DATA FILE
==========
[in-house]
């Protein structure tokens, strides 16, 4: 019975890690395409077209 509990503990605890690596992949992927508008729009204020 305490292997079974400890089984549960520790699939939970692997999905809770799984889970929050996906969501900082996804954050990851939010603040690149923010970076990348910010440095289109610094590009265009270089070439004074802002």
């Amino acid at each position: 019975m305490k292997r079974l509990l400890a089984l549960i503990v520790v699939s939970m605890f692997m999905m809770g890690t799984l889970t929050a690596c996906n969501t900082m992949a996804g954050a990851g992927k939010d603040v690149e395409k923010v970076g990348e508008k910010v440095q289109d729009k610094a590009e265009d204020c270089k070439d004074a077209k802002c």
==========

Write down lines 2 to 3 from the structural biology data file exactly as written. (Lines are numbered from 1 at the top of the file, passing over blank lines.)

């Protein structure tokens, strides 16, 4: 019975890690395409077209 509990503990605890690596992949992927508008729009204020 305490292997079974400890089984549960520790699939939970692997999905809770799984889970929050996906969501900082996804954050990851939010603040690149923010970076990348910010440095289109610094590009265009270089070439004074802002």
């Amino acid at each position: 019975m305490k292997r079974l509990l400890a089984l549960i503990v520790v699939s939970m605890f692997m999905m809770g890690t799984l889970t929050a690596c996906n969501t900082m992949a996804g954050a990851g992927k939010d603040v690149e395409k923010v970076g990348e508008k910010v440095q289109d729009k610094a590009e265009d204020c270089k070439d004074a077209k802002c």